Insight into the alteration of light harvesting antenae in thylakoids by the fluctuating antenna model

Tomas Babelisa, Gediminas Trinkunasb
aDepartment of Theoretical Physics, Faculty of Physics, Vilnius University, Sauletekio Avenue 9, LT-10222 Vilnius, Lithuania; bDepartment of Molecular Compound Physics, Institute of Physics, Center for Physical Sciences and Technology, Savanoriu  ave 231, LT-02300 Vilnius, Lithuania

The fluctuating antenna model has been proposed to describe the nonexponential excitation decay in photosystem II (PS II) [1]. It is based on the coarse grained view of excitation dynamics in antenna [2] combining the fast excitation equilibration inside of light harvesting complexes followed by the slow excitation migration among them and an irreversible charge separation in the reaction center (RC). This model deals with the excitation energy trapping with only two parameters which provide information about the system size and the coordination of light harvesting complexes. Here we report that non-exponential fluorescence decay kinetics of PS I and LHCII aggregates can also be described by the fluctuating antenna model.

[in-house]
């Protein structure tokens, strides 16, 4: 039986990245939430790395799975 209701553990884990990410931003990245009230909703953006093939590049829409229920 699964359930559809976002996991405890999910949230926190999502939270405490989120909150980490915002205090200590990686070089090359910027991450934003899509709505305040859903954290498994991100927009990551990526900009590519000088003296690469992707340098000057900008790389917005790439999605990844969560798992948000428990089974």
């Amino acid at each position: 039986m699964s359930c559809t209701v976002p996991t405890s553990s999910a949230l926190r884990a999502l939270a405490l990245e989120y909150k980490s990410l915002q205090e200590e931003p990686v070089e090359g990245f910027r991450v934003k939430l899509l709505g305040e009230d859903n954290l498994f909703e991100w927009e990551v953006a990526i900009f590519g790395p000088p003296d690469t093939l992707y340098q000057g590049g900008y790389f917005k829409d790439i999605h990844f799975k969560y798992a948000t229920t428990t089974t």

With the models of PS I , PS II and LHCII aggregates at hand, we were able to analyze the dynamics of thylakoids under different acclimation conditions and to address the questions that are still open about the spread of photosystems and aggregates during adaptation. By revisiting the fluorescence decays of thylakoids under statte transitions [3] we provide arguments that in the second state a few external antenna complexes of PS II migrate to PS I as well as form the aggregates. Particularly, the analysis of the fluorescence decay data of thylakoid mutants lacking the minor light harvesting complexes of PS II [4] confirmed that these complexes are responsible for regulation of the external antenna size.

References

[1] J. Chmeliov et al. JACS 2014, 25, 8963–72.
[2] K. Broess et al. Biophys. J. 2006, 91, 3776 – 3786.
[3] C. Ünlü et al. PNAS 2014, 111, 3460–3465.
[4] S. Dall’Osto et al. BBA 2014, 1837, 1981–1988.